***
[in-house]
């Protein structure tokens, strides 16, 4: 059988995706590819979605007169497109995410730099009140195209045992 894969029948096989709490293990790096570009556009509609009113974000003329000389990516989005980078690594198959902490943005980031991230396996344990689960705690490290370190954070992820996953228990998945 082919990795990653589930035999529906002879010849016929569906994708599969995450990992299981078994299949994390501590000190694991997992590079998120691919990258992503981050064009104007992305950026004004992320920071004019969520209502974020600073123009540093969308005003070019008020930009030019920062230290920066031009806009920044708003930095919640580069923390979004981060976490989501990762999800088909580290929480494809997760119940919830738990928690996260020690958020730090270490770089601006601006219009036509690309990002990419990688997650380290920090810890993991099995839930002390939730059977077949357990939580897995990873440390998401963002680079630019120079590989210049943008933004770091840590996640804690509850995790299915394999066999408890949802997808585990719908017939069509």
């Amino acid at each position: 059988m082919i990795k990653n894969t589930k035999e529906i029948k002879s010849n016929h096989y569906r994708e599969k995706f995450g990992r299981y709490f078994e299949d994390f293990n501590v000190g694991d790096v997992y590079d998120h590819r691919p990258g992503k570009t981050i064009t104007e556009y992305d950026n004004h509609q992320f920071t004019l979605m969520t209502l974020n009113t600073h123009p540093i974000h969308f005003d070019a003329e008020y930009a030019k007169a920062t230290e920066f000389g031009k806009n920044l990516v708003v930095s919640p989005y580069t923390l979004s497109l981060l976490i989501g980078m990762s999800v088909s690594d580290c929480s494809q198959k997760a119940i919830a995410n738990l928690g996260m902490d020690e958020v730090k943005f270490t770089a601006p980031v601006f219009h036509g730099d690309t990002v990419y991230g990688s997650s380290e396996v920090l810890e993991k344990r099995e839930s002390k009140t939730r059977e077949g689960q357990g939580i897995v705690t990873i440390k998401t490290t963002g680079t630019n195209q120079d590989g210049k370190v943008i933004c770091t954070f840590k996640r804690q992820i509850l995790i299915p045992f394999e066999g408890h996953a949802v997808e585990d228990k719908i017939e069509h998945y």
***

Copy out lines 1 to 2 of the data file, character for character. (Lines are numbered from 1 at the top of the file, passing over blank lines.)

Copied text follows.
[in-house]
């Protein structure tokens, strides 16, 4: 059988995706590819979605007169497109995410730099009140195209045992 894969029948096989709490293990790096570009556009509609009113974000003329000389990516989005980078690594198959902490943005980031991230396996344990689960705690490290370190954070992820996953228990998945 082919990795990653589930035999529906002879010849016929569906994708599969995450990992299981078994299949994390501590000190694991997992590079998120691919990258992503981050064009104007992305950026004004992320920071004019969520209502974020600073123009540093969308005003070019008020930009030019920062230290920066031009806009920044708003930095919640580069923390979004981060976490989501990762999800088909580290929480494809997760119940919830738990928690996260020690958020730090270490770089601006601006219009036509690309990002990419990688997650380290920090810890993991099995839930002390939730059977077949357990939580897995990873440390998401963002680079630019120079590989210049943008933004770091840590996640804690509850995790299915394999066999408890949802997808585990719908017939069509």